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This town is a comune (municipality) in South Tyrol in northern Italy, located about 80 km northwest of Bolzano. At the foot of the bare, church topped Colle di Tarces lie a handful of whitewashed houses, tightly wrapped in the embrace of thick fortified walls. In the Val Venosta, in Trentino Alto Adige, it is the size of a hamlet, but it is actually a town—possibly the smallest one in Italy.  It was already a town in the early 14th century, when it was referred as such in official correspondence by a local duke. It is in the Renaissance, however, that this place truly comes into its own. Duke Ludovico il Moro of Milan and the Holy Roman Emperor Maximilian I met there in 1496, but, only three years later, the town was destroyed by Swiss troops. Story has it that Maximilian initially cried over the ruins—then decided to take a more proactive approach and had the whole place rebuilt behind huge, safe walls.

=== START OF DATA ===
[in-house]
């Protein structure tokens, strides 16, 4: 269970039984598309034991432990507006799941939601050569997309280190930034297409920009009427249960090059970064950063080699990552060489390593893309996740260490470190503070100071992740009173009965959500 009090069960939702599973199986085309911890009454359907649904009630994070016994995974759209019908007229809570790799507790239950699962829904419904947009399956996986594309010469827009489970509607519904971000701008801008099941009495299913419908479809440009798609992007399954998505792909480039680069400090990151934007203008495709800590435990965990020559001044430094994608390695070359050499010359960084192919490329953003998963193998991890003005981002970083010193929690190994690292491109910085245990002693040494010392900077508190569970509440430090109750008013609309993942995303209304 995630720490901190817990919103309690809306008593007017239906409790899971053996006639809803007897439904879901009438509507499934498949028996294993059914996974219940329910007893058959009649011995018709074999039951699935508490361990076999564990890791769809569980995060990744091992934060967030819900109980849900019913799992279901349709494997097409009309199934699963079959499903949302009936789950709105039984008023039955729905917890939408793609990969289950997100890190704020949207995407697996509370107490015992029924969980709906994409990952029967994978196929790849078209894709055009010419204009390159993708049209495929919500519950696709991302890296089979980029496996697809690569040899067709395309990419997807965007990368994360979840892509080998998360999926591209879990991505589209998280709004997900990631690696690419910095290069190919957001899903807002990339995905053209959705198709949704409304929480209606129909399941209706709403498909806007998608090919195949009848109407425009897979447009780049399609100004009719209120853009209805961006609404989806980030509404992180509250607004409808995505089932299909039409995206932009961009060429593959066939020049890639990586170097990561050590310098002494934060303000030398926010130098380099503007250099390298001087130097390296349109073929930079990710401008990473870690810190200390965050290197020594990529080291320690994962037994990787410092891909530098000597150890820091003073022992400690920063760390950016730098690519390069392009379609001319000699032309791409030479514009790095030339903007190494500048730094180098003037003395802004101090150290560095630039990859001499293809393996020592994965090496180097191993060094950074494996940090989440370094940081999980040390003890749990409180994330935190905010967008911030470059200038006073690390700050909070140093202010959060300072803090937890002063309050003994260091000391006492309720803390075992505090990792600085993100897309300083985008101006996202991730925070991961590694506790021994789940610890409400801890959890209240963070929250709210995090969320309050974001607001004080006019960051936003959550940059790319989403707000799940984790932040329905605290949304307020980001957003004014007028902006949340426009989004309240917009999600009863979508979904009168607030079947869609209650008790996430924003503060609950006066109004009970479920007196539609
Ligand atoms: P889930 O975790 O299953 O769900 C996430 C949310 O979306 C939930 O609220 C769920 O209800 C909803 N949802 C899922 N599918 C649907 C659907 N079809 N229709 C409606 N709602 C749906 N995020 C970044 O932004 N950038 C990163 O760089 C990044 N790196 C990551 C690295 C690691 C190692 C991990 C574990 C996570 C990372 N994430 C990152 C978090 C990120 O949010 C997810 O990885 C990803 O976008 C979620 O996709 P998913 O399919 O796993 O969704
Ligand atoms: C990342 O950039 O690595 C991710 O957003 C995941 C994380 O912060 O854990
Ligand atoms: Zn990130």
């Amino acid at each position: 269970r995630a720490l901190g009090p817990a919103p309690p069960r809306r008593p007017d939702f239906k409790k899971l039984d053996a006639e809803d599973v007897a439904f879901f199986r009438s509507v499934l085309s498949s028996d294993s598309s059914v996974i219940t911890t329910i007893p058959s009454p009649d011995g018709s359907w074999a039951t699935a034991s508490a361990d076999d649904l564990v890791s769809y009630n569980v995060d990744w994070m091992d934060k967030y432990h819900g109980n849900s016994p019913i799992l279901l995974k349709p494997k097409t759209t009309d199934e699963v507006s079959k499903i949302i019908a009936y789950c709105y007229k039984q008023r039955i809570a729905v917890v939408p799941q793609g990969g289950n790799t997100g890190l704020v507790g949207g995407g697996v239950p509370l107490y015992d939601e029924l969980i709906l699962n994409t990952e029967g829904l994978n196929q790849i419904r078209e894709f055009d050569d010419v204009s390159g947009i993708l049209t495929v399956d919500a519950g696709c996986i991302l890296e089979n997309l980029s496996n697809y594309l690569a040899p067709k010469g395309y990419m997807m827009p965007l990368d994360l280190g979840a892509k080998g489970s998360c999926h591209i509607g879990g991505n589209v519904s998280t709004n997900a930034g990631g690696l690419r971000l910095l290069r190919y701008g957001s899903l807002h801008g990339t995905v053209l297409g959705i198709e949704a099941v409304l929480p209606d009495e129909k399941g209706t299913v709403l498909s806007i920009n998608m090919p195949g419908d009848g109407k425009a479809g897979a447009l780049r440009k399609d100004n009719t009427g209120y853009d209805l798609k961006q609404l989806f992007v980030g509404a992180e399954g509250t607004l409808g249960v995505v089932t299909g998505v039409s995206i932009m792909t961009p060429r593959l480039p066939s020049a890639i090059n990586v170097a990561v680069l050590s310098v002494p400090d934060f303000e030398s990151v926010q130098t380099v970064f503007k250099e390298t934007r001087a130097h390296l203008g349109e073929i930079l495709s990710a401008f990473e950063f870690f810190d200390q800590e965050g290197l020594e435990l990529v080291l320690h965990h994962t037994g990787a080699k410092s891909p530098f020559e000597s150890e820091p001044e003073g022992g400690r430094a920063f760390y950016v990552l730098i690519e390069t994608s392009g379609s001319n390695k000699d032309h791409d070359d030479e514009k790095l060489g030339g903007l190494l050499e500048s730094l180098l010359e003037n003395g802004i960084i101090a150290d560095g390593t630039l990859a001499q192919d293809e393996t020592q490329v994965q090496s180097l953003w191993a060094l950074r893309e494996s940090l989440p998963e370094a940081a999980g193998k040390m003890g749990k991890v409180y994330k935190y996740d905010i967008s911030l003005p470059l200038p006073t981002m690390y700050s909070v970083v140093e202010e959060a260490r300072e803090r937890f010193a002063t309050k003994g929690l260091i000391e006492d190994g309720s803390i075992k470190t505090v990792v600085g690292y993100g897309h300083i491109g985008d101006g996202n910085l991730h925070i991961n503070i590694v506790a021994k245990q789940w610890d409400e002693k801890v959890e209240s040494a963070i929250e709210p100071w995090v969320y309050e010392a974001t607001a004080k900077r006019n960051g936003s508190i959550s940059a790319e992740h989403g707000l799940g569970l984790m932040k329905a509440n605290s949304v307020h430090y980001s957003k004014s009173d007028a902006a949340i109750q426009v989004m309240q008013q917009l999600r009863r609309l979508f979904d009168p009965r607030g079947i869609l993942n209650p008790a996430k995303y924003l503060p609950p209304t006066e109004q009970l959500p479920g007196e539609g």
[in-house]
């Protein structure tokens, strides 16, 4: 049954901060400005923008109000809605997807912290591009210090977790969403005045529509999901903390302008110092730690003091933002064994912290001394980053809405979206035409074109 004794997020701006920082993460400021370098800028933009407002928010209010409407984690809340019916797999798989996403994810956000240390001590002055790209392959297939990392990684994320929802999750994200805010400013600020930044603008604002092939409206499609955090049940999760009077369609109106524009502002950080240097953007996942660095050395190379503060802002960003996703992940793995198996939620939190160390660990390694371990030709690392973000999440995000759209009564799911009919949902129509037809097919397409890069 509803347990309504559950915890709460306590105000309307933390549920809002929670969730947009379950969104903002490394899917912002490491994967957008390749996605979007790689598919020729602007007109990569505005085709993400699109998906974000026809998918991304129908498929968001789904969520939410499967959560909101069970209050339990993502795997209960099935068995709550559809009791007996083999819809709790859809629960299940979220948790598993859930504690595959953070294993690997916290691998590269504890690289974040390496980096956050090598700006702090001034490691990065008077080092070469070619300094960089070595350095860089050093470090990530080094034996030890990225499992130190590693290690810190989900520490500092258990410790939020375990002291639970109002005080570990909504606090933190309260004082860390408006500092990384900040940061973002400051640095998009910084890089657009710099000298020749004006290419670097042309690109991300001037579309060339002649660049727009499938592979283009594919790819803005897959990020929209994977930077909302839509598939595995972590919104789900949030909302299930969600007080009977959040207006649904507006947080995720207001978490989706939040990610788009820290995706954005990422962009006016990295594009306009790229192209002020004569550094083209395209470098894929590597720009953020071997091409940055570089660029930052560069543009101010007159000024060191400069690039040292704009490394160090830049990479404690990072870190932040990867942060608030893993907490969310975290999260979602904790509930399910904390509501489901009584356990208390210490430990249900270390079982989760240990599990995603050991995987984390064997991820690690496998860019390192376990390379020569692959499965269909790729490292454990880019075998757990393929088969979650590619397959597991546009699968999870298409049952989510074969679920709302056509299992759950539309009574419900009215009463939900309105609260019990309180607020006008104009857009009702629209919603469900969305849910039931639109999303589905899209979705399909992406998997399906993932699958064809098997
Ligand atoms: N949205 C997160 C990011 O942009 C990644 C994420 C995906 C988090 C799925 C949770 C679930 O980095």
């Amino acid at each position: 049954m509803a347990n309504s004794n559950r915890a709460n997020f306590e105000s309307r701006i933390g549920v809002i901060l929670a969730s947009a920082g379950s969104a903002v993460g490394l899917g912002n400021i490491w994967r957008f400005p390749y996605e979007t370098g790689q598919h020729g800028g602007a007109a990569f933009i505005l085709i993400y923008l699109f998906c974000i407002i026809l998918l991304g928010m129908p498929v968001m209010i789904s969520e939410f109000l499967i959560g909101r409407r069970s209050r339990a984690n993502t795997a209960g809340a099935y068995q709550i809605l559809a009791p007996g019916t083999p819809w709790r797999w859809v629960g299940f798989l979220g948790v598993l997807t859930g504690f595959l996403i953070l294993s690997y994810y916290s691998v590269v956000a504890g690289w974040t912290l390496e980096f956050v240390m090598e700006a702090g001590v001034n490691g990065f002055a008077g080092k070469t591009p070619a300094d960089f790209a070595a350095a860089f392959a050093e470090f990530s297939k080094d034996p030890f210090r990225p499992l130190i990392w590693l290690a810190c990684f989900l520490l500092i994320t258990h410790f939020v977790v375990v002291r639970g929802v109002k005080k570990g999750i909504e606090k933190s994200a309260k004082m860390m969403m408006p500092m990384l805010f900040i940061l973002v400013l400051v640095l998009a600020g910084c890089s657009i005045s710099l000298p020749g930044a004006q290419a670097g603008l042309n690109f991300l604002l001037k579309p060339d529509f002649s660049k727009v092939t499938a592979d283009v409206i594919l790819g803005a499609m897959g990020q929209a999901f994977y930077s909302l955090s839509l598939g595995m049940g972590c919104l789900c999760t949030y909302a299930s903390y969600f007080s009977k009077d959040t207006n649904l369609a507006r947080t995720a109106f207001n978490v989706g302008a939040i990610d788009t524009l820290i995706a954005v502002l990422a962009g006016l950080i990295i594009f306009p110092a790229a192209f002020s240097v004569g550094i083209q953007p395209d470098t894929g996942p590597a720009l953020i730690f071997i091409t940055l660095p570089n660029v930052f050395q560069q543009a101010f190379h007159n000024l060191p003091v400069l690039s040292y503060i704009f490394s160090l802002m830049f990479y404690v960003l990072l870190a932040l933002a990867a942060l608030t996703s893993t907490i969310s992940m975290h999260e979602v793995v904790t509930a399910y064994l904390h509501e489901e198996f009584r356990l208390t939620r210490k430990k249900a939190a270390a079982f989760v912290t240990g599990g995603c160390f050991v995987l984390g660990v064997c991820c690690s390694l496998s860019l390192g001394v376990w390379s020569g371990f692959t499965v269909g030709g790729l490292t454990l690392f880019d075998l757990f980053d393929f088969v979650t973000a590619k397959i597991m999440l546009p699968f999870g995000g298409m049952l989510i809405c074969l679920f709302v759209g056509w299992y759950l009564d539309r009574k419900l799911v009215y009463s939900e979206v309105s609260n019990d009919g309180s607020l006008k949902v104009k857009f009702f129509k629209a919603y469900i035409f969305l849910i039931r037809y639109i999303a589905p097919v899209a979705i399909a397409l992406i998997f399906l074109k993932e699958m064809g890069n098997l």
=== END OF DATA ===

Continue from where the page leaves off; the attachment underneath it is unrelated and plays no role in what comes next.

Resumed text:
Today, large battlements broken up by more than 300 arrow slits and guarded by bulky towers stand guard over the carved doorways, elegant bow windows and frescoes facades of Renaissance palazzos. The odd masterpiece from later days lines the streets—the 17th century church dell’Ospedale, for example, or the graceful 18th century Castel Glorenza, built around an ancient medieval bastion.
 But there is more to this village than historic architecture. The town is famous for the local speck—a smoked cured ham—which is served with spelt or rye and buckwheat bread. It makes a perfect starter to follow with hearty Tirolese meal—think dumplings in broth, and beef and potatoes sauteed with onions—before ending in glory with a juicy, sweet, mouth-melting apfelstrudel made with the aromatic apples from the area.

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Answer: Glorenza (aka Glurns) in Trentino Alto Adige.